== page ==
If you’re giving your toddler a time out lesson, the last thing you should do is give them attention. It can be difficult to ignore them if they’re screaming or crying uncontrollably. However, as the time out sessions are generally quite short, ignoring them for this amount of time isn’t going to harm them.
Toddler’s crave attention so when placed in a time out, there’s a large possibility they’ll start to do anything to get it. If you cave in and talk to them, or even shout at them, you’re going to make the time out ineffective. So, close your eyes, count to ten and take a few deep breaths whenever you feel the urge to respond to your toddler’s behavior.
It’s the lack of attention which makes time outs so effective. As it is something your toddler craves, taking it away, even for just a very short time, shows them if they misbehave, they don’t get the thing they want the most.
5. Getting Caught Up In A Power Struggle
A very common problem parents have with the time out technique, is they struggle to get their toddler into the time out in the first place. They mistakenly get caught up in a power struggle, trying to force their toddler into the time out area. The trouble is, every single minute you waste in this power struggle, is delaying the punishment.
A good technique is to simply ask your toddler to go into the time out area. Then, wait for roughly five seconds before issuing them with a warning. This should go something like “If you don’t go to your time out, you can’t have your favorite toy for the rest of the day”. Make sure you’re using an age-appropriate punishment here. If they still refuse, take the toy away. They will soon start to realize there are consequences for not going into time out.
6. Giving Them A Lecture After The Time Out
As tempting as it may be, avoid giving your toddler a lecture once they’ve come out of the time out. It’s also best to avoid saying things such as “I hope you have learnt your lesson now”. The time out is the punishment, so once that is over there shouldn’t be further discipline as it’s not going to have a positive effect.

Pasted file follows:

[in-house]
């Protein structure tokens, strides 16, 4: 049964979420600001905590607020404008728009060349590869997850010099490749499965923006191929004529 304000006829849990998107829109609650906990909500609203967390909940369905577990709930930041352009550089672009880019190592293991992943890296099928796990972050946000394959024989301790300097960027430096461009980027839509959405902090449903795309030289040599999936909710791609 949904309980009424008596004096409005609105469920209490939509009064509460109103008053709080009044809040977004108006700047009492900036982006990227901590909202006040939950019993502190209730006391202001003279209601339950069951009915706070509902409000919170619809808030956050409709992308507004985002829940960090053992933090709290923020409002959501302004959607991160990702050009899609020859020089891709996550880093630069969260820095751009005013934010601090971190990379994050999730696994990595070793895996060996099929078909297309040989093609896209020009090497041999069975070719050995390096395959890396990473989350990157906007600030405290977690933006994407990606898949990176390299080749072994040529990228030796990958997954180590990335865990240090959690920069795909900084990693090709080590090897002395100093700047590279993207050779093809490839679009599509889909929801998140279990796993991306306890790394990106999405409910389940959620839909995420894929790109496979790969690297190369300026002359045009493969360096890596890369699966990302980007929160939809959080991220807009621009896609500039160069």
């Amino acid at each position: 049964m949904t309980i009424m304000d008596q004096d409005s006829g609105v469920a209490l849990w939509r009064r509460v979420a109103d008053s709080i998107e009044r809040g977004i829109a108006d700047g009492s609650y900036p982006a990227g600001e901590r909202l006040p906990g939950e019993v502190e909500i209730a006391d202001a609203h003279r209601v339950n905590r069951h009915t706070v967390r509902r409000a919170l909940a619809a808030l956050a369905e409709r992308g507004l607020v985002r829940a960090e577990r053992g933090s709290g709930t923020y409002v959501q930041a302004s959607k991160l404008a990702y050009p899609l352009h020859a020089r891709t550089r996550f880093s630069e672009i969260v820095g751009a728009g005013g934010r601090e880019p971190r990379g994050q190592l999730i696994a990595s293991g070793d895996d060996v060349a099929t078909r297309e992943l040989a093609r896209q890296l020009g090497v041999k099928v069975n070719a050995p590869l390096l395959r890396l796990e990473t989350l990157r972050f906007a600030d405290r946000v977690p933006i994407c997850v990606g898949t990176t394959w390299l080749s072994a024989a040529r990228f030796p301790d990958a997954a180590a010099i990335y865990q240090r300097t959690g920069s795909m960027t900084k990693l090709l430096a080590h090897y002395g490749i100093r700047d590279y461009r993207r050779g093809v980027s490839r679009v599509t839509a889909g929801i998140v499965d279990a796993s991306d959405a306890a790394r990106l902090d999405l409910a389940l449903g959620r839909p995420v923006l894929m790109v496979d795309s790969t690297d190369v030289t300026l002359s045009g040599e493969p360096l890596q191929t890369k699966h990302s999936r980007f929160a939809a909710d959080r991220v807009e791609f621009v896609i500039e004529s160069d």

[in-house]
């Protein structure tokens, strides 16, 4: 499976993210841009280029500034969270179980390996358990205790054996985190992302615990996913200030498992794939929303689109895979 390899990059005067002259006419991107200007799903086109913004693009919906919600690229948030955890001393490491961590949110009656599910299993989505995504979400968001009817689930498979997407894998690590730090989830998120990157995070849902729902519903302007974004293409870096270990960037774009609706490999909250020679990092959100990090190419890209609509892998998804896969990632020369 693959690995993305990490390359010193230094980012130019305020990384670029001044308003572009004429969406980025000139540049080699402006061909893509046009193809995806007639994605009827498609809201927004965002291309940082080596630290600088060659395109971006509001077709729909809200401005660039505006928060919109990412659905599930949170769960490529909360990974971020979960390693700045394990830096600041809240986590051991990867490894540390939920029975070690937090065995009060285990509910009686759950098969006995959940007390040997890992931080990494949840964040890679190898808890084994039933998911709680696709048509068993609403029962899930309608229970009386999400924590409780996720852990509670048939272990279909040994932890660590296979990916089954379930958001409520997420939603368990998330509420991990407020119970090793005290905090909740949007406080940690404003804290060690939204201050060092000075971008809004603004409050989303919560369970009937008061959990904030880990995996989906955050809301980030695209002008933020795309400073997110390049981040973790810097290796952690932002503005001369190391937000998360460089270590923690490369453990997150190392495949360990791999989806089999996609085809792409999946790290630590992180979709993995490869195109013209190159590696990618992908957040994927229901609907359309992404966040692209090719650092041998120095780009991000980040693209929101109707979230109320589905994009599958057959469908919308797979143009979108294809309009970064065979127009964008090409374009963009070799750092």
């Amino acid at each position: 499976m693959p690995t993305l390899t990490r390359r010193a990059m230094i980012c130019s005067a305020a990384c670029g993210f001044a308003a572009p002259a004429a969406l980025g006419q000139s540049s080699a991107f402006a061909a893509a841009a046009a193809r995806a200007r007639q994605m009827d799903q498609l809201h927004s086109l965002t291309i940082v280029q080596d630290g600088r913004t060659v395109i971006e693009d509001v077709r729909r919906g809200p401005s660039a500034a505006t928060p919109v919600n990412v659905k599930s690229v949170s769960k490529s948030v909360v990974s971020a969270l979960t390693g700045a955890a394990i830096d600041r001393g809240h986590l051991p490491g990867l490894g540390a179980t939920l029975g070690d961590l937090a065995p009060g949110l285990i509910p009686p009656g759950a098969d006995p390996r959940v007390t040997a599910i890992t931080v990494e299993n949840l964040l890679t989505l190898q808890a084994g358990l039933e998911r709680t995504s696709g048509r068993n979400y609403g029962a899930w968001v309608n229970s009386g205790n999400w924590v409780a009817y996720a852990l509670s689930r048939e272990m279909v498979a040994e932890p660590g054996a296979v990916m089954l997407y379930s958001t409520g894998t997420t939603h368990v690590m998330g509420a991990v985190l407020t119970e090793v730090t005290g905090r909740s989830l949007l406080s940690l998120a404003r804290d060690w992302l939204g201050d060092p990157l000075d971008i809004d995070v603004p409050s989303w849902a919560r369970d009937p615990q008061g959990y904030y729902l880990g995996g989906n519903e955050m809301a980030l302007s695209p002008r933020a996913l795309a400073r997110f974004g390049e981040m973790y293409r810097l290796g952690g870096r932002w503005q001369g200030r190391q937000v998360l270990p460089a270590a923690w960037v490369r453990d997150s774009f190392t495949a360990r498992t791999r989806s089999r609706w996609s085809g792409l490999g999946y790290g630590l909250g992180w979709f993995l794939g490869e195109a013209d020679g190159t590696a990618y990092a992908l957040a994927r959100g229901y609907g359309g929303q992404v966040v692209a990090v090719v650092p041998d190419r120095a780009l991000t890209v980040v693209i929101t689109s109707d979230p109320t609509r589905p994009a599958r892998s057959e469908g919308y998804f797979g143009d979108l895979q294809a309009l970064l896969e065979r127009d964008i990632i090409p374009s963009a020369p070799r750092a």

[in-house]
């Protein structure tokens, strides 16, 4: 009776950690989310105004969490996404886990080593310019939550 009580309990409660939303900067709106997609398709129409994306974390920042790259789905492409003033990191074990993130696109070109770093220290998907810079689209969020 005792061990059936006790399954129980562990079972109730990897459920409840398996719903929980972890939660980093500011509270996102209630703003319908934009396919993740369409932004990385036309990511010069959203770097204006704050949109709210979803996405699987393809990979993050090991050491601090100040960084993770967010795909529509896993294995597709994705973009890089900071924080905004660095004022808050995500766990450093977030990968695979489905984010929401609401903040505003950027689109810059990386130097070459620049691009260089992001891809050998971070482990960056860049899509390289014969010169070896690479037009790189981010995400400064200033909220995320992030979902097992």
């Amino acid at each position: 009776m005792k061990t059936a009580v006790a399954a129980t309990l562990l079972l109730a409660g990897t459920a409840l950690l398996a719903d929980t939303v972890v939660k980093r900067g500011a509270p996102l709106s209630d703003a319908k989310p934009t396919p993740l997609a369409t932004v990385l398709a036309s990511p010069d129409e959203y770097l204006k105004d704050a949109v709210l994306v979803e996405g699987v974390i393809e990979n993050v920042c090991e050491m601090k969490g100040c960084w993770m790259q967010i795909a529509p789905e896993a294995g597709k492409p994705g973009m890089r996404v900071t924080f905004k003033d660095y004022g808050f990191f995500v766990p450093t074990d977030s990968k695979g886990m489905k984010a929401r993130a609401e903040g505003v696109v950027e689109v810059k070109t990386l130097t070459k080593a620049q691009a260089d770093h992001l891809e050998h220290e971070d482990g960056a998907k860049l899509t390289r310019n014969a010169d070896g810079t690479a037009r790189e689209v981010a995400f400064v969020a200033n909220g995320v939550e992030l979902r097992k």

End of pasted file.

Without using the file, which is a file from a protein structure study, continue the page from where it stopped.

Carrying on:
Instead, simply let them join back in with the family. There’s no need for further discipline as long as their behavior has improved.
Time Out Still Not Working?
Now, even following the above tips isn’t going to necessarily work. Time outs can be very effective, but as mentioned earlier, they don’t work for all types of behavior. So, if you’ve tried the time out technique and haven’t found it overly useful, it’s best to try other things.
One alternative is to reinforce positive behavior. When you notice your toddler playing nicely and being kind, acknowledge and compliment them for it. As they do crave attention and approval, this kind of positive parenting does tend to work really well for toddlers who don’t respond to the time out method.
You can also explain why a certain behavior was wrong after your toddler has calmed down. Trying to explain anything to your toddler while they are so hyped up and in the middle of a tantrum isn’t going to do anything. So, wait until they calm down and then explain why the behavior was wrong, such as not throwing toys because it’s dangerous to others.
There are many ways to effectively discipline your toddler and the time out method is just one of them. Remember, if you’ve followed the advice above but the method still isn’t working, it could be an indication your toddler simply doesn’t respond to this form of discipline.